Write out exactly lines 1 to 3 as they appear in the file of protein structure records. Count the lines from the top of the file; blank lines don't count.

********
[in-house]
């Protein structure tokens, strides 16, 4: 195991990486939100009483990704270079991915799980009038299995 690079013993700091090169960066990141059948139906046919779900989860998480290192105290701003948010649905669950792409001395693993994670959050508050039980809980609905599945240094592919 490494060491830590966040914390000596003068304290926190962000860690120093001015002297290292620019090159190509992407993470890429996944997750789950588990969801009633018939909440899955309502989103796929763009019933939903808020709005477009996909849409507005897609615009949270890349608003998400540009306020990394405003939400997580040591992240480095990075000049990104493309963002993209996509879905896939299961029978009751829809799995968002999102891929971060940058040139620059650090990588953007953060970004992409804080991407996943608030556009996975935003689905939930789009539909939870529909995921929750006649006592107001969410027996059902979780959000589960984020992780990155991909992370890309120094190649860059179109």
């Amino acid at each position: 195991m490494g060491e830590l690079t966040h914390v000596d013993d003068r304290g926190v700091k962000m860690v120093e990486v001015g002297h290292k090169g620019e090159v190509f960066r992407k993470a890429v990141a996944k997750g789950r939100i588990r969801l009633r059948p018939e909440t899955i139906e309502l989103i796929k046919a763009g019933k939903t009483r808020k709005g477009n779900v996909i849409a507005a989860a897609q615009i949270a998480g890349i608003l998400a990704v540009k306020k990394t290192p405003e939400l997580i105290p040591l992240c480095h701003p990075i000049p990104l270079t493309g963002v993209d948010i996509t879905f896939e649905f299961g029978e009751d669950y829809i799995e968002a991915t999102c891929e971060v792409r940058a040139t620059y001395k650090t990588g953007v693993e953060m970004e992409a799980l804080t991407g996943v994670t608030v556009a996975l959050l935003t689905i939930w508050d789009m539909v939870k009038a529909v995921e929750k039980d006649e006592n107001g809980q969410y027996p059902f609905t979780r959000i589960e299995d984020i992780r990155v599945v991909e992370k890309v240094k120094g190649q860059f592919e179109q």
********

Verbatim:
[in-house]
């Protein structure tokens, strides 16, 4: 195991990486939100009483990704270079991915799980009038299995 690079013993700091090169960066990141059948139906046919779900989860998480290192105290701003948010649905669950792409001395693993994670959050508050039980809980609905599945240094592919 490494060491830590966040914390000596003068304290926190962000860690120093001015002297290292620019090159190509992407993470890429996944997750789950588990969801009633018939909440899955309502989103796929763009019933939903808020709005477009996909849409507005897609615009949270890349608003998400540009306020990394405003939400997580040591992240480095990075000049990104493309963002993209996509879905896939299961029978009751829809799995968002999102891929971060940058040139620059650090990588953007953060970004992409804080991407996943608030556009996975935003689905939930789009539909939870529909995921929750006649006592107001969410027996059902979780959000589960984020992780990155991909992370890309120094190649860059179109």
């Amino acid at each position: 195991m490494g060491e830590l690079t966040h914390v000596d013993d003068r304290g926190v700091k962000m860690v120093e990486v001015g002297h290292k090169g620019e090159v190509f960066r992407k993470a890429v990141a996944k997750g789950r939100i588990r969801l009633r059948p018939e909440t899955i139906e309502l989103i796929k046919a763009g019933k939903t009483r808020k709005g477009n779900v996909i849409a507005a989860a897609q615009i949270a998480g890349i608003l998400a990704v540009k306020k990394t290192p405003e939400l997580i105290p040591l992240c480095h701003p990075i000049p990104l270079t493309g963002v993209d948010i996509t879905f896939e649905f299961g029978e009751d669950y829809i799995e968002a991915t999102c891929e971060v792409r940058a040139t620059y001395k650090t990588g953007v693993e953060m970004e992409a799980l804080t991407g996943v994670t608030v556009a996975l959050l935003t689905i939930w508050d789009m539909v939870k009038a529909v995921e929750k039980d006649e006592n107001g809980q969410y027996p059902f609905t979780r959000i589960e299995d984020i992780r990155v599945v991909e992370k890309v240094k120094g190649q860059f592919e179109q």